Updated: Aug 9
The Forgotten City is fascinating. Originally birthed out of Skyrim mods and developed now into a fully-fledged game by Modem Storyteller, it's a story-rich travel adventure which digs into some philosophical concepts fitting of its ancient setting. To uncover the secrets of the plot woven together by the small development team, they have you interacting with the unusual world’s many characters to learn their stories so that you can piece together the central mystery of a looming catastrophe.
Both the narrative and gameplay revolve around a time travel groundhog-day style mechanic. This seems to be the hottest trend in gaming currently, not that I'm complaining. As shown here it's a fantastic tool for enabling satisfying trial and error puzzle solving for the player. The game begins with a brief prologue in which you set up your character. You are then lead along a creepy path which effectively sets the tone of mystery and uneasiness prevalent throughout the whole game. There are towering golden statues with eyes following you as you enter, ensuring that you know that nothing will be quite what it seems at face value. At the end of this path is a portal to take you through to an ancient Roman civilisation and from that moment on, you are released from the linear guided trail and it's up to you to figure out the rest.
To set the premise of the plot without delving into the details, you are told this is a world in which nobody can commit crime or sin otherwise everyone in it will die. It’s their one golden rule and someone is about to break it. You must figure out who it is. To do so, you must talk to the vibrant cast of characters, each with their own goals, stories and secrets to figure out the culprit. Whilst poking around in everyone’s business you uncover all the complexities and ambiguities of the rules which these people abide by, primarily what could constitute a crime or sin in this society, as well as the realisation that you may have to push the boundaries yourself. And when the inevitable happens, the reset button is pressed and you are sent back through time and you start all over again, keeping both your items with you and your new knowledge.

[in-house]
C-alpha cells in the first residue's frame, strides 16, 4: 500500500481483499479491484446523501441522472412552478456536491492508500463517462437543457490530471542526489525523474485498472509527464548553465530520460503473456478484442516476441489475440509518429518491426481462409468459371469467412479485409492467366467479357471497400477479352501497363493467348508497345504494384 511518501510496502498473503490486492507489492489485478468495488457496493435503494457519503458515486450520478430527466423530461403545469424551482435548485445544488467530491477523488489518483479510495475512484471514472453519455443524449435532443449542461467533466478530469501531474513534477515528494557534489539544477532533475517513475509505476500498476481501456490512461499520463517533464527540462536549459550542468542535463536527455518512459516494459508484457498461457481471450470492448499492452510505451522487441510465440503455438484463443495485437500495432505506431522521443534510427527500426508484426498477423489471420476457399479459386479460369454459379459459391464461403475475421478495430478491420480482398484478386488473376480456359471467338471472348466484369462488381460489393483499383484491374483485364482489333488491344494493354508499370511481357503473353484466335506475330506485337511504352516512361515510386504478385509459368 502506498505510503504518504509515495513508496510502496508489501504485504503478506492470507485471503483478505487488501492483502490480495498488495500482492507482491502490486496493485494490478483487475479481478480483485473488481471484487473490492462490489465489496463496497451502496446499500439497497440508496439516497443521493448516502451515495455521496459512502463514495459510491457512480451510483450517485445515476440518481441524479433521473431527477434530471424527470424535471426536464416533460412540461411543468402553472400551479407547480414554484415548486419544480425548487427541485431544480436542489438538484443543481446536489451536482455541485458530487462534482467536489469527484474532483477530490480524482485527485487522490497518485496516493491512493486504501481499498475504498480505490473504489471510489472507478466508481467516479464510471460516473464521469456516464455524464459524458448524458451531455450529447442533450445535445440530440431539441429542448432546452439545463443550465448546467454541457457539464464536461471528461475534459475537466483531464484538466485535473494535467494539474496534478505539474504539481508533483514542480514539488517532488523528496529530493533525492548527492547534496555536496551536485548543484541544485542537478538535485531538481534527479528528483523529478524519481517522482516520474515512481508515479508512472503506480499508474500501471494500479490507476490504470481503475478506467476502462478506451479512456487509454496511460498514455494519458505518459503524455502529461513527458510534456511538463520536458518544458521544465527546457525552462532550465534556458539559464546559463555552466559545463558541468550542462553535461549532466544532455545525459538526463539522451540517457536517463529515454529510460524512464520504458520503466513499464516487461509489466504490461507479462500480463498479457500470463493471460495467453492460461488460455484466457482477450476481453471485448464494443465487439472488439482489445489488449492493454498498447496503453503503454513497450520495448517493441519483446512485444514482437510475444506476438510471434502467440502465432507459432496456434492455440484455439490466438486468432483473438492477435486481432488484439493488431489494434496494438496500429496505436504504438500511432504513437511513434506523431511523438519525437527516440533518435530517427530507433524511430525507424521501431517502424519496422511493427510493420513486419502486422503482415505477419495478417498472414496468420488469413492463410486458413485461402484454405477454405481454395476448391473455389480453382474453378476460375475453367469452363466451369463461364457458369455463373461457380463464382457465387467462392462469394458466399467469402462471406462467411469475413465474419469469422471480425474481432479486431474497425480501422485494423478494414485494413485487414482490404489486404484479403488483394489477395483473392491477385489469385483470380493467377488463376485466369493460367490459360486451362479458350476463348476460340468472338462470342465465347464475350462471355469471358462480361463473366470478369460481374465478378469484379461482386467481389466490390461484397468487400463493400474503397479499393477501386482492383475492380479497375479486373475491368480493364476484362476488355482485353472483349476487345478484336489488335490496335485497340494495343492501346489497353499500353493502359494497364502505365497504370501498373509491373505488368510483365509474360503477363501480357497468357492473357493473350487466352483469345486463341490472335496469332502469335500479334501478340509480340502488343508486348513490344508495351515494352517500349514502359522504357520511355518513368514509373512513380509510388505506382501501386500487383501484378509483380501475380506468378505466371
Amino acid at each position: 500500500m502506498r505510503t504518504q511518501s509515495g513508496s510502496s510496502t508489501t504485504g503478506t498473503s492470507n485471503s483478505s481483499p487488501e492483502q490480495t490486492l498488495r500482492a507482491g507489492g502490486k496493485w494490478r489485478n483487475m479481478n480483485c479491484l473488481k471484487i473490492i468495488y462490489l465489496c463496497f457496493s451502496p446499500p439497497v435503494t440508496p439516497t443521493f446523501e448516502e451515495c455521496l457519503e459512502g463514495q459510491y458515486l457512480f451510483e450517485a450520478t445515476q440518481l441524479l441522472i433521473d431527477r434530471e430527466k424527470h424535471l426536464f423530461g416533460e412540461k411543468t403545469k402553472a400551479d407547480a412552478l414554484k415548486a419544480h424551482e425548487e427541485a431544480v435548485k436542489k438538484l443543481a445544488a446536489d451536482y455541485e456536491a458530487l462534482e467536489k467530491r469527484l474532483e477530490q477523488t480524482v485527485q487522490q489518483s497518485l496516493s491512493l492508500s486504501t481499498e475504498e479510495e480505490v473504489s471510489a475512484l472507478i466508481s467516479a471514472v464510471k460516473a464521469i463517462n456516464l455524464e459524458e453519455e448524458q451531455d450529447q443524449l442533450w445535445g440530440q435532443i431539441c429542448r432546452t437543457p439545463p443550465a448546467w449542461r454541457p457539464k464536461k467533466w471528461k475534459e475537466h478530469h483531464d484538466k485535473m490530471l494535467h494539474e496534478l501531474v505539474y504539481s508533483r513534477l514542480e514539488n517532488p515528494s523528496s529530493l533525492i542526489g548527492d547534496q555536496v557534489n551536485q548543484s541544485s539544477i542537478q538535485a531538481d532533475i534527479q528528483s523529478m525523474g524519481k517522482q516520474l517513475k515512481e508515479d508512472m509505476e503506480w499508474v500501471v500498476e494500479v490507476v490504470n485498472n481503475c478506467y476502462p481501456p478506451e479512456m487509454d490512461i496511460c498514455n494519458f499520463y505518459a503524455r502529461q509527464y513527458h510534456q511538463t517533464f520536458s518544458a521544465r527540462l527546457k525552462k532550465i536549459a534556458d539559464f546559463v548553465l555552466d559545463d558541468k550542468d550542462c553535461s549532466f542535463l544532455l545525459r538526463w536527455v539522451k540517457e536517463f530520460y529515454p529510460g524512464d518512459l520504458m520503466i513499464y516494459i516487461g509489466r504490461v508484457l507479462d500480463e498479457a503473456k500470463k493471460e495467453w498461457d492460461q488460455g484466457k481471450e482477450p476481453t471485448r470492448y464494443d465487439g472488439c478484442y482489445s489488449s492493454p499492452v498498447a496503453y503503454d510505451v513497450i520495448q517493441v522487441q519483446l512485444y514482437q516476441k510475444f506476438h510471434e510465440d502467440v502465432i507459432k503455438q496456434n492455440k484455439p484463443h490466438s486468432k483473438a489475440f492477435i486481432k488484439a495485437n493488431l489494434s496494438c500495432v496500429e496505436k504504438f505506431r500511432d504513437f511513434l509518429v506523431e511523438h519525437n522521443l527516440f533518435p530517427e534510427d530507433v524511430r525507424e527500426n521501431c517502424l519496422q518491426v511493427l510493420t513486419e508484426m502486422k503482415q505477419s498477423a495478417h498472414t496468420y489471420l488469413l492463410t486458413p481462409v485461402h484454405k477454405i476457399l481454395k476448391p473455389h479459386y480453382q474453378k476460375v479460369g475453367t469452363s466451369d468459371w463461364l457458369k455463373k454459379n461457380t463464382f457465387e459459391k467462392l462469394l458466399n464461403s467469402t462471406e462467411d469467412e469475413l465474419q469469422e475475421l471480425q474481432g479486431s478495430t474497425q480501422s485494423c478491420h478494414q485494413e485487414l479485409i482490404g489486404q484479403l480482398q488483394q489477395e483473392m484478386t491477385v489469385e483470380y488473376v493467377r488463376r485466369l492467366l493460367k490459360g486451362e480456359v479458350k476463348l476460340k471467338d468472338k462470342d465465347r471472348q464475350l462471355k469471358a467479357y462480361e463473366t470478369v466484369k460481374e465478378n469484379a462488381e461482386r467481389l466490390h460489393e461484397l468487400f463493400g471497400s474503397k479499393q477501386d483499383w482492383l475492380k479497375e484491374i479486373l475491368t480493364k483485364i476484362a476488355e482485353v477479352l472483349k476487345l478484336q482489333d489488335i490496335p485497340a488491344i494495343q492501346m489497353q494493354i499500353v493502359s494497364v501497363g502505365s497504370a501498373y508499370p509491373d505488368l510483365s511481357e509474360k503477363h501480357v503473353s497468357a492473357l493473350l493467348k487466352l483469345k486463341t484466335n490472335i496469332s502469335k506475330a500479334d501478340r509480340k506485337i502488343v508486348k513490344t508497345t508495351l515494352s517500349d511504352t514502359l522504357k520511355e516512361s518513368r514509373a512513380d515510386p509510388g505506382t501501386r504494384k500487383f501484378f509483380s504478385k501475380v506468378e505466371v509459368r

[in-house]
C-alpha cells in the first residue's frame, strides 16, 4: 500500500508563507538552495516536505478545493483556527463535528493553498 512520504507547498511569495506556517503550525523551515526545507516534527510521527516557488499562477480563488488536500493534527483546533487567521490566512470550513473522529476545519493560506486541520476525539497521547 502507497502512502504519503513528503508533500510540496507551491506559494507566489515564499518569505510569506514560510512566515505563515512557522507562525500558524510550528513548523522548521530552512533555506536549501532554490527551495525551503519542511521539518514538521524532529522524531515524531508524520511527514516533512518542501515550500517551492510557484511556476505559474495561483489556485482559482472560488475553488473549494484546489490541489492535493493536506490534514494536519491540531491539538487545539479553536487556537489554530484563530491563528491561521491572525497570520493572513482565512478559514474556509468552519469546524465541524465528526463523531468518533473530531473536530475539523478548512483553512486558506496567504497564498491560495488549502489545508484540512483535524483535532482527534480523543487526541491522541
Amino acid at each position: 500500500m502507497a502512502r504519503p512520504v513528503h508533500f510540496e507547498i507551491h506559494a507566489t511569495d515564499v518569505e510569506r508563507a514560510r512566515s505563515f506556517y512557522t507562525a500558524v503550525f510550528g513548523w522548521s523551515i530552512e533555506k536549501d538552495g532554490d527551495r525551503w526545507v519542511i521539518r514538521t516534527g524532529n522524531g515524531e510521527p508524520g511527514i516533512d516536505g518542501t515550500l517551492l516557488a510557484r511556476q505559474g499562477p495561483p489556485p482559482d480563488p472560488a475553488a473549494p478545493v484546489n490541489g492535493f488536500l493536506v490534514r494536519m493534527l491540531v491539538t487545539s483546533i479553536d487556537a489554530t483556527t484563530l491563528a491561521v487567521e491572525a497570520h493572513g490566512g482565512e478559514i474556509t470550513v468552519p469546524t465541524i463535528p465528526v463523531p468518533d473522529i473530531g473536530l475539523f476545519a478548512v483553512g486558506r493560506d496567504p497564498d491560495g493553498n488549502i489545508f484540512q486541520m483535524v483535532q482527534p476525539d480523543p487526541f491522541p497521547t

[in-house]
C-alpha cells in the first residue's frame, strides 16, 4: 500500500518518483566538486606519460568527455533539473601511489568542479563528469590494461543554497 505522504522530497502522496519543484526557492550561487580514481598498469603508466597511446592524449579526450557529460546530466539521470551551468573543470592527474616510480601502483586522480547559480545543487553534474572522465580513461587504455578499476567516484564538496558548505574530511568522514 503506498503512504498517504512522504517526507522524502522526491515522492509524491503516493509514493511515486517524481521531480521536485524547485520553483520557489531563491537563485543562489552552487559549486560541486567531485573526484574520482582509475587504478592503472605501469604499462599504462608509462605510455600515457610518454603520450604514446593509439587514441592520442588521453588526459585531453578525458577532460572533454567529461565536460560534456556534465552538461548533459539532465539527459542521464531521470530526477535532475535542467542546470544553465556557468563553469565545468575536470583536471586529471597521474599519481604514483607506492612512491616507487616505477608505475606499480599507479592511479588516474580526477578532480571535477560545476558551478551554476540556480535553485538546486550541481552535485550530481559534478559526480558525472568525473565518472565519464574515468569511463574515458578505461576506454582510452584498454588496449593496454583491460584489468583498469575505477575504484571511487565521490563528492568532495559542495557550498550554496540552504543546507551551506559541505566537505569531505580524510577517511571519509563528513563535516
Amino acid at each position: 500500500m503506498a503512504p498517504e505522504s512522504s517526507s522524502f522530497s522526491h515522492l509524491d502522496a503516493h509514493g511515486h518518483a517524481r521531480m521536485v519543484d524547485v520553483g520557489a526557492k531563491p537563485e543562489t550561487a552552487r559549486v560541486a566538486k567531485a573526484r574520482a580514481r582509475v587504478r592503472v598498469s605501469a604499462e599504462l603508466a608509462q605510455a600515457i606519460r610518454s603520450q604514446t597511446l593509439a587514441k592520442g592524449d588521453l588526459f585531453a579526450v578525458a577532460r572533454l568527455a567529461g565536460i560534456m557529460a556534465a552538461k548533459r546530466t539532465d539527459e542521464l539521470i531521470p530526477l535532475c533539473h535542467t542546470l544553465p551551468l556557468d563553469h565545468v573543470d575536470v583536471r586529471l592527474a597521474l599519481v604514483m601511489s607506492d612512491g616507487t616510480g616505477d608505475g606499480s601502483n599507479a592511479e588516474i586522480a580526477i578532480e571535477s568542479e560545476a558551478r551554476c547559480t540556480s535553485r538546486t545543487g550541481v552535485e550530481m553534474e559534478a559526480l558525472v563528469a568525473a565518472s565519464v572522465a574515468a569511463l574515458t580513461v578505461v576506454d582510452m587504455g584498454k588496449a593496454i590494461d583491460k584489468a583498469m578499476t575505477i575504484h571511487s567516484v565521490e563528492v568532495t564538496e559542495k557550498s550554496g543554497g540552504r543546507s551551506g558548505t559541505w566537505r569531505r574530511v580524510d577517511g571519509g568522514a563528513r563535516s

The game does an incredible job of giving you a variety of intertwining threads to pull on and follow. Many are so compelling in their own right that you are happy to go on as many tangents as the game will throw you just to help people out and learn as much as you can before the next reset. Knowing that whatever you do will only strengthen your position in the next run empowers you with such an incredible sense of freedom. It begs for you to push as many buttons as you can find, try to break things, explore the worst paths in a way that a lot of games never do. In most games making the wrong decision is punished by death or some kind of defeat. Here that's not the case. Whilst in many ways having a lack of consequence to your failures does lower the stakes of the gameplay, the trade-off for experimentation is worth it and the plot is built cleverly enough around it to have you wanting to succeed regardless.
A game such as this is only as good as its writing and as the awards its won show, the writing here is top-notch. The dialogue finds a good tone between its ancient setting and some modern references that work well and often provide quite a whimsical vibe. Each character has their unique role to play and don’t come across as mere plot devices but as people who have found themselves in this dire situation along with you. As people whose events will happen with or without your interference but whose fate can be dramatically altered by your choices and their subsequent domino effect. It’s compelling. Each interaction with a character pulls away one more layer of the overarching mystery and opens up new possibilities for you to go back and see other character's situations in a new light.
As you would expect some of the cast are given more of the spotlight than others but The Forgotten City is a fine example of the theory of the setting being a character in itself. Considering it wasn’t originally designed to be this way, placing the game in an ancient roman micro-city works remarkably well. This time capsule pocket set in the rocks feels perfect for creating an insular world where every detail matters to the plot, and also like the only place and period fitting of the philosophies it touches upon. It throws up debate and conversation around themes such as morality and choice which are perfectly represented by its surroundings.
All of this is very deliberately said in as vague a way as possible as it would truly be unfair to mention any of the specifics or plentiful moments that make this game such a joy to play through. There are multiple endings and several ways for scenarios to play out. With how well executed each element of the story is you will want to see them all and learn every last detail yourself, as well as just experiencing the power and fun that comes with being a time-traveling detective. If you enjoy solving mysteries and playing story-focused games then I would highly recommend checking this out.